Tyler’s Ice Cream Vikings edged Sato Real Estate Browns 27-20 in the second game of the evening behind 244 passing yards and four touchdown passes from quarterback Ryan Moss. Brent Moss caught six passes for 126 yards, including two touchdowns and an extra point, while Jonathan Moss finished with six catches for 86 yards, a touchdown and two extra points to lead the Browns receivers. Ed Moss completed the scoring for the Browns with a 27-yard touchdown reception.
Caleb Roberts paced the defense with three flag pulls, while Ryan Moss and Brent Moss each had interceptions in the victory.
Jason Sato threw for 181 yards and three touchdown passes to lead the Browns offensive output. Nick Sato led the Browns receiving corps with six catches for 86 yards, while Scott Rudacille added three catches for 25 yards, including a touchdown and a pair of extra points. Troy Shonk finished with four catches for 67 yards and a touchdown, while Lexi Braxton completed the Browns scoring with a five-yard touchdown reception in the loss.
Rudacille’s four flag pulls and four quarterback sacks from JT Goode paced the Browns defensive effort, which also received an interception from Shonk.
Agnelli Pool & Spa Dolphins defeated Jessie’s Island Store Jets 40-25 in the third game of the evening. Tim Shaughnessy completed 11 passes for 141 yards and a pair of touchdowns. Frank Agnelli scored a pair of touchdowns and finished with 60 receiving yards, while Brianna Shaughnessy added four catches for 31 yards, including a touchdown and an extra point. Pat Calvary threw for 38 yards, rushed for 20 yards and added 92 receiving yards for the Dolphins.
Calvary and Tim Shaughnessy led the defense with two interceptions apiece in the victory.
Matt Piermarini completed 16 of 26 passes for 244 yards and three touchdown passes to Adam Mott, who finished with eight catches for 132 yards. Robert Mandrine completed the Jets scoring with a 12-yard touchdown reception.
Mott paced the Jets defense with five flag pulls, while Jason Garden added two pulls and an interception.
Duffy’s Tavern Raiders recorded a 47-13 blowout victory over Slim’s Place Titans in the last game of the evening behind five touchdown passes and 221 passing yards from quarterback Chris Gillum. Kevin Gregorich’s five catches for 73 yards and two touchdowns and Tyler Redmond’s four catches for 96 yards and a pair of touchdowns paced the Raider receivers. Mike Gillum added 52 receiving yards and a touchdown, and Rania Lardas finished with 20 receiving yards and a touchdown to round out the Raider scoring.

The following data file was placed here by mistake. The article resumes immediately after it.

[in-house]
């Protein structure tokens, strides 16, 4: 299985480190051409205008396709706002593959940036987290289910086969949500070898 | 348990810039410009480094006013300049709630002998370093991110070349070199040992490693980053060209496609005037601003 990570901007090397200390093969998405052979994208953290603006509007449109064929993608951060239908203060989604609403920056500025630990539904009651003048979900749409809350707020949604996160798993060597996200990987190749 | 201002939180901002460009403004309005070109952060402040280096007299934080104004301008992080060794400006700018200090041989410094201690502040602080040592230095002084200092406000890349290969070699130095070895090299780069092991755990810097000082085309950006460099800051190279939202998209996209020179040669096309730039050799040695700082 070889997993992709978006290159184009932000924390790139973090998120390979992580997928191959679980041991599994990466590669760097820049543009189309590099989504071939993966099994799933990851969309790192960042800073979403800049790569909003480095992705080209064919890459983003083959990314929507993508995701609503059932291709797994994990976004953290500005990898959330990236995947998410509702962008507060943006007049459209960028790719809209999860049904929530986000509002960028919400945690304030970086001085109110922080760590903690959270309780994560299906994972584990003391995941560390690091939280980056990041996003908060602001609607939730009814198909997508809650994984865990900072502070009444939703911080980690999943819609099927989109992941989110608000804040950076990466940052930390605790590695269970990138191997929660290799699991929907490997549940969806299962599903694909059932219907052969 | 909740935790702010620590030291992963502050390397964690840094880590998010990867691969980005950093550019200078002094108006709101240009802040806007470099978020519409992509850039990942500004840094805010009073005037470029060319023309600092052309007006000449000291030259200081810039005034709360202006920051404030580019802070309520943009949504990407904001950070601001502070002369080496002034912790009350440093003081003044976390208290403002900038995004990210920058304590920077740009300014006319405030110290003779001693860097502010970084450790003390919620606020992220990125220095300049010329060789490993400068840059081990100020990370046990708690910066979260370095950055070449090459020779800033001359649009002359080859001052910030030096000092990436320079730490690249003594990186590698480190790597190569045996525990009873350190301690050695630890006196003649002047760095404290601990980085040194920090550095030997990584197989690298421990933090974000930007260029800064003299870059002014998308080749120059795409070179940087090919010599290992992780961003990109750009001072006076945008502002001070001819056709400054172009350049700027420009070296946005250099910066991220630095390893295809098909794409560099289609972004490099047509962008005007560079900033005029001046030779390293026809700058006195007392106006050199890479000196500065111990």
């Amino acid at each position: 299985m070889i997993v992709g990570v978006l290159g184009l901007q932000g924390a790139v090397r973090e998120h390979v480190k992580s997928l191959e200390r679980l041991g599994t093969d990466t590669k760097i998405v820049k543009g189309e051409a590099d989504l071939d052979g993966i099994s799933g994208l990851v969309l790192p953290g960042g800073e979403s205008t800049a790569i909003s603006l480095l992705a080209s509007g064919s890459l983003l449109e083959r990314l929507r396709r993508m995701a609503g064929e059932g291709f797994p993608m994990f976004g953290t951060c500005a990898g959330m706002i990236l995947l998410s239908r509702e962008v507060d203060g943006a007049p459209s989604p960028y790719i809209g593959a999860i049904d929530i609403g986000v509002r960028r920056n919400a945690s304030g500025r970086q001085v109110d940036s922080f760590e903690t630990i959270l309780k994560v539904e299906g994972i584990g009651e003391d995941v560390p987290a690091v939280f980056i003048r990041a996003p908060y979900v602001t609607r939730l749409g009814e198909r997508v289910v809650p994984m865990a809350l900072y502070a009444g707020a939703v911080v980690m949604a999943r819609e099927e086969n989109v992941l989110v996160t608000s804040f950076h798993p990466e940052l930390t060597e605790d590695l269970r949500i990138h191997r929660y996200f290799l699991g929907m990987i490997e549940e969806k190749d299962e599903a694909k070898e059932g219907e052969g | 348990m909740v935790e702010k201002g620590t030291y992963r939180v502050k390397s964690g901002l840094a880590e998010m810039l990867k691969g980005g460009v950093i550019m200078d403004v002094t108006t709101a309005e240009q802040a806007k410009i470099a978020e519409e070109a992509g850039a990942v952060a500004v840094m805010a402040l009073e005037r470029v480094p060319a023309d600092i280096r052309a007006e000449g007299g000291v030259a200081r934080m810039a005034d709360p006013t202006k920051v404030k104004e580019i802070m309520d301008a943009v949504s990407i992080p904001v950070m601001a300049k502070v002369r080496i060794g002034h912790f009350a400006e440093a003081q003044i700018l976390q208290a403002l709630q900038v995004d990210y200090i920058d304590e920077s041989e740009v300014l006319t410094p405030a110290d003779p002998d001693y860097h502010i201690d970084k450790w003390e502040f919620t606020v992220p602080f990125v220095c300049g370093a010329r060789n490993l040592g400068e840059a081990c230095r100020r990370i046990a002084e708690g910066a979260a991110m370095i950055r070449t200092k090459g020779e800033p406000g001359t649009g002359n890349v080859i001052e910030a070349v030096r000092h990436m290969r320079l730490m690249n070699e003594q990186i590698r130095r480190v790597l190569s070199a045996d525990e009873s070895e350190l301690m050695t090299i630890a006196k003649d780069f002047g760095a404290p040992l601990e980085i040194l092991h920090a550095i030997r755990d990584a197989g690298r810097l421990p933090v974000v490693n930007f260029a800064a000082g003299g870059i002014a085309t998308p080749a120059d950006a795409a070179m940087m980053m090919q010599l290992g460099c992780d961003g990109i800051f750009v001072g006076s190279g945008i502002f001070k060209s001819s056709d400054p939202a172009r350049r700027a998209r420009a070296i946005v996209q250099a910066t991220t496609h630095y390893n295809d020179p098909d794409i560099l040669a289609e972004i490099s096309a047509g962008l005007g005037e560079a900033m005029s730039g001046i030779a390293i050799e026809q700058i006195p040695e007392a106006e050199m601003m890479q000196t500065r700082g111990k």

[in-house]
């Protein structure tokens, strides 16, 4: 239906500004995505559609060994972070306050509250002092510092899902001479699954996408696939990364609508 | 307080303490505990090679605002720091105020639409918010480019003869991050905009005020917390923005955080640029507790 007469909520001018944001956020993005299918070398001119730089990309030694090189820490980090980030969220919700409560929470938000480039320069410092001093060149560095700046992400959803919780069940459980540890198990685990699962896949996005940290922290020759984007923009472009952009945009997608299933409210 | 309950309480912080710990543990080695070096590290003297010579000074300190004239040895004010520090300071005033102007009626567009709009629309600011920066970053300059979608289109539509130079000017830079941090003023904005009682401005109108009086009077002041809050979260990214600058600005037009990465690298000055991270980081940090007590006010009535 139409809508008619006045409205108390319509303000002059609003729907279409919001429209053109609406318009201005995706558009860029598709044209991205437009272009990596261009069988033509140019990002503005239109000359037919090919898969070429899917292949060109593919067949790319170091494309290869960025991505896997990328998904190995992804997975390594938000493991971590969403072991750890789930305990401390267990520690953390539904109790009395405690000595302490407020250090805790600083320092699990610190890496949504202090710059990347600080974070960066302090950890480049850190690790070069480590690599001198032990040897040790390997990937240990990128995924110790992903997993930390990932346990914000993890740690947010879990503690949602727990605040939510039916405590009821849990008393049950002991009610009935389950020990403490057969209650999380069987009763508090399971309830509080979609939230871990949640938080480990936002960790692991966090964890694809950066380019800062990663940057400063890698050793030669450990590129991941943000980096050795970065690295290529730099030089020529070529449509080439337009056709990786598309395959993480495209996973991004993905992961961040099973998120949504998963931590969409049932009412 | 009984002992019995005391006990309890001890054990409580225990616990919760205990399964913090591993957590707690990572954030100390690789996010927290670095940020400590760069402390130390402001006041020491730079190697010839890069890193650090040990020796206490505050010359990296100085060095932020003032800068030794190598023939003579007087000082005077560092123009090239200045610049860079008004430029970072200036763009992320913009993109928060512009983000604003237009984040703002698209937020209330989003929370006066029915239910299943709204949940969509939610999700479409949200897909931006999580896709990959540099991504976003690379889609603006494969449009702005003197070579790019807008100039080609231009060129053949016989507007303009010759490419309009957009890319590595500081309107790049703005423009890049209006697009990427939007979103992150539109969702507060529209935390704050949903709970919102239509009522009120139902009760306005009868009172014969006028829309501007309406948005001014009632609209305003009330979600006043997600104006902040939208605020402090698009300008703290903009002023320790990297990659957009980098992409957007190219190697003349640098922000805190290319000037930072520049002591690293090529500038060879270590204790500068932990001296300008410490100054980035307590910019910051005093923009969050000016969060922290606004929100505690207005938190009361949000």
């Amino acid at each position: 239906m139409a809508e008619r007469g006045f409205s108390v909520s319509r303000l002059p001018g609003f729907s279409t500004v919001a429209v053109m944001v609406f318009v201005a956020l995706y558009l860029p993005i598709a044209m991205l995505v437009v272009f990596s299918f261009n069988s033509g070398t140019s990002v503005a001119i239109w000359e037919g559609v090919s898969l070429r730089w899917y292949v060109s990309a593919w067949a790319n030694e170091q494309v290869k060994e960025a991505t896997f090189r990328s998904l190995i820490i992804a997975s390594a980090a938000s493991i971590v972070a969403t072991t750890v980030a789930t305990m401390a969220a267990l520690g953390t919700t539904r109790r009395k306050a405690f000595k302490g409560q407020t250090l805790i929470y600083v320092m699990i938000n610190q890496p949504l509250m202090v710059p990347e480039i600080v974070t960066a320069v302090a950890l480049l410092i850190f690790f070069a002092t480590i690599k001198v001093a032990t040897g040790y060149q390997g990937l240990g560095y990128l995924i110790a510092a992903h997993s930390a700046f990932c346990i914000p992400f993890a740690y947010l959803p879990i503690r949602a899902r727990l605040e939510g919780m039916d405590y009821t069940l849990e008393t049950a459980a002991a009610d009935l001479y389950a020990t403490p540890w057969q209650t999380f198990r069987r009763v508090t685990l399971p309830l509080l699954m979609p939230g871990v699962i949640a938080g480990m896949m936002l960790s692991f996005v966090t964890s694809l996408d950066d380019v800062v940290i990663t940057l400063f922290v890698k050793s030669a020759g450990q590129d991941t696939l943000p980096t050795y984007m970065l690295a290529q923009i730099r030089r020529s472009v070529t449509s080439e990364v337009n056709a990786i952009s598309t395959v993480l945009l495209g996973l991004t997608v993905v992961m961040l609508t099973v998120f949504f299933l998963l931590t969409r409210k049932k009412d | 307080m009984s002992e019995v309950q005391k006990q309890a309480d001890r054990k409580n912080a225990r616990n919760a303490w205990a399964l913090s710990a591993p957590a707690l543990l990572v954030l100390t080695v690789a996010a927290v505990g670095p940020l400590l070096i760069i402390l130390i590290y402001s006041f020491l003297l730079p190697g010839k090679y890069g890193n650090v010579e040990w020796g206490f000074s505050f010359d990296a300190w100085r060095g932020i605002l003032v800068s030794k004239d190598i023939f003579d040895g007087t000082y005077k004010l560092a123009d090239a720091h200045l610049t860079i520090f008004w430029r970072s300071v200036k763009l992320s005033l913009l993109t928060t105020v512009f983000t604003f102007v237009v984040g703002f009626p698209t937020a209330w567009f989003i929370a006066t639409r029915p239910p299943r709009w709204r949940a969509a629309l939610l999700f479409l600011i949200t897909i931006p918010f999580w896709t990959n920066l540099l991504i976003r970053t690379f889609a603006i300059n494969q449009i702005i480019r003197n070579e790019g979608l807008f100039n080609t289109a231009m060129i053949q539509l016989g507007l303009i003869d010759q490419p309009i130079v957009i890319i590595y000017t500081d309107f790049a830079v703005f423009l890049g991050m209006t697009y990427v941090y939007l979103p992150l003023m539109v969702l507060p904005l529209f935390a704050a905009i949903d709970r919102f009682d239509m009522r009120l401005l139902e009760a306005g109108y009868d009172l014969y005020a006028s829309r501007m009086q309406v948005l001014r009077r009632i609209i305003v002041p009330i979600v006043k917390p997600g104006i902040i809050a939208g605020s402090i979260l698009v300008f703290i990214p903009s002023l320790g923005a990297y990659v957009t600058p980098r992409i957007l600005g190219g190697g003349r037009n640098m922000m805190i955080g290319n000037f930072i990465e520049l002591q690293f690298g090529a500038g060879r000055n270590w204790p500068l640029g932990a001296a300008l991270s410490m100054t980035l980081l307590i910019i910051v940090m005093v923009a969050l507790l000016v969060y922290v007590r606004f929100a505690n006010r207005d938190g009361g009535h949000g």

Mike Gillum added an interception that he returned for a touchdown to lead the Raider defense, which also received two interceptions from Redmond and one from Jay Hoffmeister in the win.
Tyler Bekkerus completed six passes for 82 yards and a touchdown to Mark Templeton to lead the Titan’s offense. Zach Schield added an extra point while also leading the team with six flag pulls. Ryan Hogan completed the scoring with an interception return for a touchdown.
Three teams emerged from pool play during June 30 horseshoe action at the Anna Maria City Hall horseshoe pits. Hank Huyghe and Jay Disbrow drew the bye and watched as Sam Samuels and Norm Good edged Jerry Disbrow and Tim Sofran 23-16. Samuels and Good were too “good” in the finals, rolling past Huyghe and Jay Disbrow by a 25-8 score.
The June 27 games saw George McKay and Norm Good defeat Sam Samuels and John King 22-12 to earn the day’s bragging rights.
Play gets under way at 9 a.m. every Wednesday and Saturday at the Anna Maria City Hall pits. Warmups begin at 8:45 a.m. followed by random team selection.
There is no charge to play and everyone is welcome.
AMICC summer indoor soccer league schedule
All games are at the center, 407 Magnolia Ave., AM.
July 9 6 p.m. Bowes Imaging vs. Southern Greens
July 9 7 p.m. Beach Bums vs. Beach Bistro
July 11 6 p.m. Gettel Toyota vs. Beach Bistro
July 11 7 p.m. LaPensee Plumbing vs. Beach Bums
July 9 8 p.m. Waterfront vs. Air & Energy
July 9 8 p.m. Air & Energy vs. Eat Here
NFL Adult Coed Flag Football Schedule
July 11 6 p.m. Chargers vs. Dolphins
July 11 7 p.m. Browns vs. Saints
July 11 8 p.m. Titans vs. Jets
July 11 9 p.m. Raiders vs. Vikings
AMICC Adult Coed Volleyball Schedule
July 10 6 p.m. Best Buy vs. The Feast
July 10 7 p.m. Troy’s vs. FL Discount Signs
July 10 8 p.m. Troy’s vs. FL Discount Signs
• June 20, 500 block of Spring Avenue, criminal mischief. A Manatee County Sheriff’s Office deputy responded to a complaint of an intoxicated male trying to gain entry into a home known by the complainant to belong to someone else. The deputy made contact with the man, who said his grandfather was renting the house. The man had used his iPhone to bang on the door and had broken it. He also had ripped a screen door and broken a glass panel on the front door. Upon investigating, it was revealed the man was at the wrong house. He agreed to pay for the estimated $300 in damages, but the incident was documented as criminal mischief until the homeowner could be contacted.
• June 20, 500 block of Bayview Place, burglary. An unknown suspect entered the back patio of a residence and stole a TV.
• June 17, 100 S. Bay Blvd., missing person. An employee at the Anna Maria City Pier Restaurant reported to work, but left at 1 p.m. At 2:30 p.m., her mother received a text, prompting her to call MCSO over concerns of her daughter’s safety. No further information was provided.
• June 21, 200 block of Gladiolus, criminal mischief. A man reported someone had keyed his vehicle while it was parked in his driveway. According to the report, a 5-inch long scratch “down to the primer” was found on the hood.
Anna Maria is policed by the MCSO.
• No new reports.
Bradenton Beach is policed by the BBPD.